The bridegroom, who during this recital had grown deadly pale, up and tried to escape, but the guests seized him and held him fast. They delivered him up to justice, and he and all his murderous band were condemned to death for their wicked deeds.


A poor woodman sat in his cottage one night, smoking his pipe by the fireside, while his wife sat by his side spinning. 'How lonely it is, wife,' said he, as he puffed out a long curl of smoke, 'for you and me to sit here by ourselves, without any children to play about and amuse us while other people seem so happy and merry with their children!' 'What you say is very true,' said the wife, sighing, and turning round her wheel; 'how happy should I be if I had but one child! If it were ever so small-nay, if it were no bigger than my thumb-I should be very happy, and love it dearly.' Now-odd as you may think it-it came to pass that this good woman's wish was fulfilled, just in the very way she had wished it; for, not long afterwards, she had a little boy, who was quite healthy and strong, but was not much bigger than my thumb. So they said, 'Well, we cannot say we have not got what we wished for, and, little as he is, we will love him dearly.' And they called him Thomas Thumb.

They gave him plenty of food, yet for all they could do he never grew bigger, but kept just the same size as he had been when he was born. Still, his eyes were sharp and sparkling, and he soon showed himself to be a clever little fellow, who always knew well what he was about.

One day, as the woodman was getting ready to go into the wood to cut fuel, he said, 'I wish I had someone to bring the cart after me, for I want to make haste.' 'Oh, father,' cried Tom, 'I will take care of that; the cart shall be in the wood by the time you want it.' Then the woodman laughed, and said, 'How can that be? you cannot reach up to the horse's bridle.' 'Never mind that, father,' said Tom; 'if my mother will only harness the horse, I will get into his ear and tell him which way to go.' 'Well,' said the father, 'we will try for once.'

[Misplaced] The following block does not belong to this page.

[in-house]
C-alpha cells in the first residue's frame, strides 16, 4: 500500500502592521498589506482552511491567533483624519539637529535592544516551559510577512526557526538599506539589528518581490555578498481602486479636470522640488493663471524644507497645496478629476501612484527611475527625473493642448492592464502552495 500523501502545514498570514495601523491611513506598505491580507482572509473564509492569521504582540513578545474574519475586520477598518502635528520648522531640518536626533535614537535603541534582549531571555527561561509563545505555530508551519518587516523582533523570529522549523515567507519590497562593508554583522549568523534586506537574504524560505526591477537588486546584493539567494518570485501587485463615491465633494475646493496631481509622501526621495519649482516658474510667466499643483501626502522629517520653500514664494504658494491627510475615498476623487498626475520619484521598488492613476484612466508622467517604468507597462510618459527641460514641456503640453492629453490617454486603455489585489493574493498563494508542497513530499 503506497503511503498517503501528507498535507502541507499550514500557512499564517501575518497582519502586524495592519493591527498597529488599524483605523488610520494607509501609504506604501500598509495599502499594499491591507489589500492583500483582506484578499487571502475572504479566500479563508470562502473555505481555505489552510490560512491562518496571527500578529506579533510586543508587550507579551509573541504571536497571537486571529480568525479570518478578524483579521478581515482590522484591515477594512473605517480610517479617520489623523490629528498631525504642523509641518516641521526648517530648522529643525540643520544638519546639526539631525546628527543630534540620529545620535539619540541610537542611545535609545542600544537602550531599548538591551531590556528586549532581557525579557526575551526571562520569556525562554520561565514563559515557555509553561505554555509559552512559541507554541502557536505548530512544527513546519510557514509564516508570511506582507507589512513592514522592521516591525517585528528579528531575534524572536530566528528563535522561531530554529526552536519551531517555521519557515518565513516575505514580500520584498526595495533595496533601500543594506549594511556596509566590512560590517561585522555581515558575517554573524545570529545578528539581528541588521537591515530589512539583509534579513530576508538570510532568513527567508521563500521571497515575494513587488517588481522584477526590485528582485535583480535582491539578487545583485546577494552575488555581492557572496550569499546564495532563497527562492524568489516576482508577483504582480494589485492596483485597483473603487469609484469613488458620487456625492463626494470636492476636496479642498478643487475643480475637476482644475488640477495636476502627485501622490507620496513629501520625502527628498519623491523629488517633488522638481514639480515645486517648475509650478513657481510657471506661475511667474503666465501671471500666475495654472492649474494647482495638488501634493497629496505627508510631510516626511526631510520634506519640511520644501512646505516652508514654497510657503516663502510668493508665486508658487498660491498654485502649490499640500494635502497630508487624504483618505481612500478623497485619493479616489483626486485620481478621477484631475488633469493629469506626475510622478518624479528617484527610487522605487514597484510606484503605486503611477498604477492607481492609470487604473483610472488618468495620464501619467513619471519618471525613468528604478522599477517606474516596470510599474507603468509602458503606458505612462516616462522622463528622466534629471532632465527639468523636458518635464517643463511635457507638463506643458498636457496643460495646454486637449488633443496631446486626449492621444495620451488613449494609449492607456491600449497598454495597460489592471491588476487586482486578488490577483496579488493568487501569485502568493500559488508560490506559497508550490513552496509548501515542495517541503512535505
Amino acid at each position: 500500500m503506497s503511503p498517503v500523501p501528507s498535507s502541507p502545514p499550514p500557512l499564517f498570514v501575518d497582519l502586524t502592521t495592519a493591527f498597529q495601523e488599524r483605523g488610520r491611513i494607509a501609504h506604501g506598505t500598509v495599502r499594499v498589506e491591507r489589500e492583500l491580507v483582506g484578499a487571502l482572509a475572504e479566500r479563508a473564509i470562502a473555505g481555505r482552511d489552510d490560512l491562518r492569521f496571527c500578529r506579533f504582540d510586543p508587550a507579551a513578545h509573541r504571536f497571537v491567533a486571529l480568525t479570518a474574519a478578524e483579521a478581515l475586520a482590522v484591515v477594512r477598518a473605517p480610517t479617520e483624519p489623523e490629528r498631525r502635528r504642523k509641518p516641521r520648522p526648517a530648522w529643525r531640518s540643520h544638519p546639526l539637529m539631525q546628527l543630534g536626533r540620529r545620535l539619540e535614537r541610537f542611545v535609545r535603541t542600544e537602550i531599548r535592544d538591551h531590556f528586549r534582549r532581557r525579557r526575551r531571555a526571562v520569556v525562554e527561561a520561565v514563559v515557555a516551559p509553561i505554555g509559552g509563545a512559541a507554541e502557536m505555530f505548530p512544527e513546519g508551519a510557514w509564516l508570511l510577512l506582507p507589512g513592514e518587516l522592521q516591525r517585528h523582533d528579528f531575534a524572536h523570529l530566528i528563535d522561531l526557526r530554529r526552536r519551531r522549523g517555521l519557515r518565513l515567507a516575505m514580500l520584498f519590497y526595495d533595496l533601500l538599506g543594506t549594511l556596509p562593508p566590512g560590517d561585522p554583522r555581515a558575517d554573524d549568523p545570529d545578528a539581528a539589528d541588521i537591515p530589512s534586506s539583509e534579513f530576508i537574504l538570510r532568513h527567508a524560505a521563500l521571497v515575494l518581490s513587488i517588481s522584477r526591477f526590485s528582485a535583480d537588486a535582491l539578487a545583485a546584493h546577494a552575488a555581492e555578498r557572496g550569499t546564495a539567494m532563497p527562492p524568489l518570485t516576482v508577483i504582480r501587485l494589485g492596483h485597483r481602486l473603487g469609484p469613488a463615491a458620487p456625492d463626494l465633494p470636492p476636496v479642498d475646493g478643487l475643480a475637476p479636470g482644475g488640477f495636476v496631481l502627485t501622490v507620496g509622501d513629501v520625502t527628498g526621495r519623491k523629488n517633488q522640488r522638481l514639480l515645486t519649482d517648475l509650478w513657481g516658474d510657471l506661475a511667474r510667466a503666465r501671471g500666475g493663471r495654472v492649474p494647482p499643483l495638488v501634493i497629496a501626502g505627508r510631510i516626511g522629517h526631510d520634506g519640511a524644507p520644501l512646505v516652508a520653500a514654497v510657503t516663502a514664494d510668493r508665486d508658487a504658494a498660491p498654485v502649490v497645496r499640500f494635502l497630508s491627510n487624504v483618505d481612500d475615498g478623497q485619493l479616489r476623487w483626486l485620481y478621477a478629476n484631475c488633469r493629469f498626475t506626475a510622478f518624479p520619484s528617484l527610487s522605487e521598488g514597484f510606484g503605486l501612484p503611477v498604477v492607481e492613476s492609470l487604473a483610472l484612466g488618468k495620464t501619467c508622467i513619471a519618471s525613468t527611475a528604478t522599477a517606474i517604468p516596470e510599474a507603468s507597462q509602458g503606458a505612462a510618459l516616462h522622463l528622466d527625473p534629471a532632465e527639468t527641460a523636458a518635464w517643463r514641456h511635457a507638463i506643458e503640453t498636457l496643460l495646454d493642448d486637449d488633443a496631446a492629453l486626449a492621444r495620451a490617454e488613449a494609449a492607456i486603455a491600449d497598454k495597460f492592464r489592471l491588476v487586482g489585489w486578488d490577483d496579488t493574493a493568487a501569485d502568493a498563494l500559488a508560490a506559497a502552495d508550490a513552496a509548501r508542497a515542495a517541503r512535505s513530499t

When the time came the mother harnessed the horse to the cart, and put Tom into his ear; and as he sat there the little man told the beast how to go, crying out, 'Go on!' and 'Stop!' as he wanted: and thus the horse went on just as well as if the woodman had driven it himself into the wood. It happened that as the horse was going a little too fast, and Tom was calling out, 'Gently! gently!' two strangers came up. 'What an odd thing that is!' said one: 'there is a cart going along, and I hear a carter talking to the horse, but yet I can see no one.' 'That is queer, indeed,' said the other; 'let us follow the cart, and see where it goes.' So they went on into the wood, till at last they came to the place where the woodman was. Then Tom Thumb, seeing his father, cried out, 'See, father, here I am with the cart, all right and safe! now take me down!' So his father took hold of the horse with one hand, and with the other took his son out of the horse's ear, and put him down upon a straw, where he sat as merry as you please.

The two strangers were all this time looking on, and did not know what to say for wonder. At last one took the other aside, and said, 'That little urchin will make our fortune, if we can get him, and carry him about from town to town as a show; we must buy him.' So they went up to the woodman, and asked him what he would take for the little man. 'He will be better off,' said they, 'with us than with you.' 'I won't sell him at all,' said the father; 'my own flesh and blood is dearer to me than all the silver and gold in the world.' But Tom, hearing of the bargain they wanted to make, crept up his father's coat to his shoulder and whispered in his ear, 'Take the money, father, and let them have me; I'll soon come back to you.'